I am so excited to be bringing this episode to the blog today! It is one of my all-time favorites because it is basically perfect. Star Trek Deep Space 9, Trials and Tribble-ations is fun, light-hearted, and nostalgic but not aggressively so. It was DS9’s way of marking and celebrating Star Trek’s 30th anniversary. It is also a great excuse to talk about job titles and conflict of interest and how these two realities impact the workplace. I think you'll be surprised where I land on one of them. So let’s get started.
You’re likely familiar with the famous quote from Shakespeare’s Romeo and Juliet: “What’s in a name? That which we call a rose by any other name would smell as sweet.” The idea here is that a rose (or person) is what it is. Its inherent value or traits are true regardless of what they are called. Sounds nice. Do you agree? I think we think we agree, or maybe we want to agree, but in reality, we are greatly influenced by what a thing (or person) is called. Allow me to illustrate. Imagine a day in the office. You and your staff are working away. Can you hear the buzz of the office? Keyboards tapping, mouses clicking, people talking... Put yourself in that moment. Now imagine one of your desktop support techs comes into the workspace. They’re going to fix an issue on somebody’s computer. What changed in the environment when they walked in? Did people stop working to see what was going on? Did it get a little quieter? Or was everything still pretty much the same?
Now clear your head. Go back to your office before the tech walked in. You’re surrounded by the buzz of productivity. It’s beautiful. Then the Chief Technology Officer walks in. Does the environment change? You bet it does. That change is how titles impact us. Who knows? Maybe the CTO is helping cover shifts because they’re super backed up at the service desk. Doesn’t matter. People are wired to react to the title. When the Star Trek crew are suiting up in borrowed 23rd-century gear, after going back in time, Bashir comments on the rank on Sisko’s uniform, “Lieutenant, actually.” Light years in the future and they're still wrestling with the impact of titles.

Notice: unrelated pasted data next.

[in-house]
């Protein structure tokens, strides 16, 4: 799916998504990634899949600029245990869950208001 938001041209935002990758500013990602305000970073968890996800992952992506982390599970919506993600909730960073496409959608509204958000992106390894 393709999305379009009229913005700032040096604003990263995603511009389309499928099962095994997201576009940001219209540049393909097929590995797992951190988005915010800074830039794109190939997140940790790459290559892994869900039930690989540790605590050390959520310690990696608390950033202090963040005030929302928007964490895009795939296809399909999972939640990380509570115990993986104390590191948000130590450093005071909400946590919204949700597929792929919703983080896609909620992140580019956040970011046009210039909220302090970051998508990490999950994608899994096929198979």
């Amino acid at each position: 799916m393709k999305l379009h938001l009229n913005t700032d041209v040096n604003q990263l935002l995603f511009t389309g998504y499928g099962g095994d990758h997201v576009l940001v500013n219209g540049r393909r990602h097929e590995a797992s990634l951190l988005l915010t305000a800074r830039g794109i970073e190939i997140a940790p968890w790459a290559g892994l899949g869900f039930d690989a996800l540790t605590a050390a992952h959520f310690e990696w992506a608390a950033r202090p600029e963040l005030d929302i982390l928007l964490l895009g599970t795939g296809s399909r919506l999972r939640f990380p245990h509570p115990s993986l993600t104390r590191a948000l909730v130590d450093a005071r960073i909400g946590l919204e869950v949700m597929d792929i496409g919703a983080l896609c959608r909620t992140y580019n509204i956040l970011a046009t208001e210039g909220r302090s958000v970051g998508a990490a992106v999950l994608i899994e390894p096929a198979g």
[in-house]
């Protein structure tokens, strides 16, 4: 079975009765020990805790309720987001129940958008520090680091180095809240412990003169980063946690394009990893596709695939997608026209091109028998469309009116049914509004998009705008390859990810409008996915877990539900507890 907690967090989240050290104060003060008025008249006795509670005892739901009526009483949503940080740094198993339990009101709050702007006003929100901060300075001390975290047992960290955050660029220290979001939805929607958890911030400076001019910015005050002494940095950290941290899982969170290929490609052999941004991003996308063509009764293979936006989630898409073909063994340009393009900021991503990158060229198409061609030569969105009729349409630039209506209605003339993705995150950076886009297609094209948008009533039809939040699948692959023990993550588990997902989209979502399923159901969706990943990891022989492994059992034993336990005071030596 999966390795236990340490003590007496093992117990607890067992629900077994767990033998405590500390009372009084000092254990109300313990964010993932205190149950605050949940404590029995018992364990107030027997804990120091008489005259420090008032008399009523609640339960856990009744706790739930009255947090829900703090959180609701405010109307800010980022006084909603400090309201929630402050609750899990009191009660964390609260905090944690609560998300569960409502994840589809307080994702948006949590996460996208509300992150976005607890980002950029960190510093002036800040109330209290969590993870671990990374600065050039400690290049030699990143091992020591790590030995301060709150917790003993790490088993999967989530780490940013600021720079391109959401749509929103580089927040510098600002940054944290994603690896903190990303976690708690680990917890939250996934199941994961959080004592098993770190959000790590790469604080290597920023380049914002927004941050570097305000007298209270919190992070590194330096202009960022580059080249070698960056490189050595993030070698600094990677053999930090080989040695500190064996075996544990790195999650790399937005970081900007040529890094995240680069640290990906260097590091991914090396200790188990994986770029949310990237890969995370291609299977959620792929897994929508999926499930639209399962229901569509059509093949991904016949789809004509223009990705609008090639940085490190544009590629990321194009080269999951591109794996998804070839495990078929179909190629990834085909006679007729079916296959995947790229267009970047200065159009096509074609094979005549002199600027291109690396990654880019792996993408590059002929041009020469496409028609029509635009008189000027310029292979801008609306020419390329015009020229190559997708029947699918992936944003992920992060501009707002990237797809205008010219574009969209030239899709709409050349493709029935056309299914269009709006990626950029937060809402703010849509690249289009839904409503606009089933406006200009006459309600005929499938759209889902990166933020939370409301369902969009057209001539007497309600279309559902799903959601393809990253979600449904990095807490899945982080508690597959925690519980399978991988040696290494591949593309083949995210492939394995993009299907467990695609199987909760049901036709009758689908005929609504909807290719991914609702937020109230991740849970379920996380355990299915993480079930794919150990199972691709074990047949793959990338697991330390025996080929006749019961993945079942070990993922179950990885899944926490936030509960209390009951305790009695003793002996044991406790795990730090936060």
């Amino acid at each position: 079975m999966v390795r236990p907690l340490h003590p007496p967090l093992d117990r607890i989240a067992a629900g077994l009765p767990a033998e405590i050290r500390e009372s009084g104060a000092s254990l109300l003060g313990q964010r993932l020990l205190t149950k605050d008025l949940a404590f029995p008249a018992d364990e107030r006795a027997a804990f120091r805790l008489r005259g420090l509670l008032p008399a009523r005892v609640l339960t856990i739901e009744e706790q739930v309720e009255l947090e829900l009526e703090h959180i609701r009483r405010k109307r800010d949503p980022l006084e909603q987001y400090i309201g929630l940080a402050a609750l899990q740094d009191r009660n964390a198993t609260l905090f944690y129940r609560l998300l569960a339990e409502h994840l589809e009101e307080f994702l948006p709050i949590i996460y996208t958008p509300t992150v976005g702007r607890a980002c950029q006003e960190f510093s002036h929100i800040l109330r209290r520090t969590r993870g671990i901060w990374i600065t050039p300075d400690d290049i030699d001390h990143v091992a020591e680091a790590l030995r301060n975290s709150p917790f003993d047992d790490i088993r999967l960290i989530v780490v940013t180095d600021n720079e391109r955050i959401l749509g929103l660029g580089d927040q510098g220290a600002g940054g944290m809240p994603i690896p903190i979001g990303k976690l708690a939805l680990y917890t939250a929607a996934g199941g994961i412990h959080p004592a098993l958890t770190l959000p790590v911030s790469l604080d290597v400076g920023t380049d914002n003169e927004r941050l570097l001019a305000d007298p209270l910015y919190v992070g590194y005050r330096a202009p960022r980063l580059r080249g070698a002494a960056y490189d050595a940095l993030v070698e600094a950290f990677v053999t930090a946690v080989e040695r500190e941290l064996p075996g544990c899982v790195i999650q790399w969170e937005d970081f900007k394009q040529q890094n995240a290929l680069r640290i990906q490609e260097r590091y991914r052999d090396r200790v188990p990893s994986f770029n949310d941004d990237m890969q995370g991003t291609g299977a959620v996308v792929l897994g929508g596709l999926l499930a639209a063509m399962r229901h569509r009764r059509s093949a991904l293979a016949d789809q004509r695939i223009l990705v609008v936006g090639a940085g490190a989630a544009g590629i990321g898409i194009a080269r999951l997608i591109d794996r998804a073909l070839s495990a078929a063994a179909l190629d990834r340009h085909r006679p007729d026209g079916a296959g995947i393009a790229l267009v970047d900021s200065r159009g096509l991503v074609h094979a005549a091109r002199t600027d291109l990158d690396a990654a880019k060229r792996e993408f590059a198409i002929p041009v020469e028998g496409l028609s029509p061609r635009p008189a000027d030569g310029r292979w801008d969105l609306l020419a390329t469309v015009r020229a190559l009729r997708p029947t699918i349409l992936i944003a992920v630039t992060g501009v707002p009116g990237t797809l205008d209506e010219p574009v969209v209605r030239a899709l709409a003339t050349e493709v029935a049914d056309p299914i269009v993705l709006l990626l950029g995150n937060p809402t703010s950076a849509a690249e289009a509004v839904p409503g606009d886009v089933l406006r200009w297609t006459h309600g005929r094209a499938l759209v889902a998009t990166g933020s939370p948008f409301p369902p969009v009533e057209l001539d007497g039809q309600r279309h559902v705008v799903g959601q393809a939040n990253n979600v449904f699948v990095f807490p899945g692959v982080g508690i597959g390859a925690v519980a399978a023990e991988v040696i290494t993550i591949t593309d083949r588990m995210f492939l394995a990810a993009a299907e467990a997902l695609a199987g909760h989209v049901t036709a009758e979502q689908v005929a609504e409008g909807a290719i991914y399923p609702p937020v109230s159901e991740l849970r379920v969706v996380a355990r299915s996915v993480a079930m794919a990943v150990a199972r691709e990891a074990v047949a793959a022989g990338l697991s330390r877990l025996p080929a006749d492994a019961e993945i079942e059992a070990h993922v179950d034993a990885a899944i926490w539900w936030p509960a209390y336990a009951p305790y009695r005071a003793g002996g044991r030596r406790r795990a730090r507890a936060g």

I get it. I actually have a pretty decent title. One that I, and many others, have worked a long time to earn. And there are times when it feels like people are interacting with me only based on my title and not on who I am as a person. But I honestly just see myself as an employee. I’m no better, no more important than anyone I work with.Society and the workplace have conditioned us to believe titles are everything. But I want to be a part of changing this. I’ve said it before, and I’ll say it again, job titles really don’t matter. I want to help people recognize that we all just have job duties and our titles are simply meant to define and differentiate our duties. They do NOT make us more or less important than anyone else. Sisko, dressed as a lieutenant, is just as effective a leader as he is with Captain’s pips. And he’s just as effective with those as he was with Commander’s pips too! A leader is a leader. Let the fruits of your leadership define you professionally, not your job title.
I’ve recently become very interested in the concept of a flat org chart, or a self-managed team. This is where no one reports to anyone. Instead, everyone has their individual job duties and they hold each other accountable to the goals and mission of the organization. Period. No hierarchy. In this paradigm, titles only matter to help define and differentiate your duties. Maybe a rose really could be a rose by any other name. Does this style of personal leadership appeal to you? What do you think the benefits could be? What about the downfalls?